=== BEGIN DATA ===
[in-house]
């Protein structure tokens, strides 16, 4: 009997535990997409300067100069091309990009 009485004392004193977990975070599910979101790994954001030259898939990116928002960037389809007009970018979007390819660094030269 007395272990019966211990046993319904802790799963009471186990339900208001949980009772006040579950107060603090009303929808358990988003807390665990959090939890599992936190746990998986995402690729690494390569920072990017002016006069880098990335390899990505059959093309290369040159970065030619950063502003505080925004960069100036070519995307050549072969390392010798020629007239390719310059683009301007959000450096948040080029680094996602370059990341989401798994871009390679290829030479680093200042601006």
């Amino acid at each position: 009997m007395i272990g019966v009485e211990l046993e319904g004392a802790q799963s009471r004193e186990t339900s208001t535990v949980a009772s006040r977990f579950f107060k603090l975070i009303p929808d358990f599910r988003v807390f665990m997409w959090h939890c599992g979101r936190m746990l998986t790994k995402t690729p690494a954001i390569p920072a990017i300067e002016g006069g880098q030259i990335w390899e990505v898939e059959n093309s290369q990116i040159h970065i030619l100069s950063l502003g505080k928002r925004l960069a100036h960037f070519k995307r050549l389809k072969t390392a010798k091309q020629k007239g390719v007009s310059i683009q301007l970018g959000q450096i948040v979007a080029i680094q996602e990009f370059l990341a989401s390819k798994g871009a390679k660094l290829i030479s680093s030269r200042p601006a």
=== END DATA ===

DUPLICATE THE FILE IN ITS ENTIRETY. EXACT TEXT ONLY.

[in-house]
């Protein structure tokens, strides 16, 4: 009997535990997409300067100069091309990009 009485004392004193977990975070599910979101790994954001030259898939990116928002960037389809007009970018979007390819660094030269 007395272990019966211990046993319904802790799963009471186990339900208001949980009772006040579950107060603090009303929808358990988003807390665990959090939890599992936190746990998986995402690729690494390569920072990017002016006069880098990335390899990505059959093309290369040159970065030619950063502003505080925004960069100036070519995307050549072969390392010798020629007239390719310059683009301007959000450096948040080029680094996602370059990341989401798994871009390679290829030479680093200042601006």
């Amino acid at each position: 009997m007395i272990g019966v009485e211990l046993e319904g004392a802790q799963s009471r004193e186990t339900s208001t535990v949980a009772s006040r977990f579950f107060k603090l975070i009303p929808d358990f599910r988003v807390f665990m997409w959090h939890c599992g979101r936190m746990l998986t790994k995402t690729p690494a954001i390569p920072a990017i300067e002016g006069g880098q030259i990335w390899e990505v898939e059959n093309s290369q990116i040159h970065i030619l100069s950063l502003g505080k928002r925004l960069a100036h960037f070519k995307r050549l389809k072969t390392a010798k091309q020629k007239g390719v007009s310059i683009q301007l970018g959000q450096i948040v979007a080029i680094q996602e990009f370059l990341a989401s390819k798994g871009a390679k660094l290829i030479s680093s030269r200042p601006a």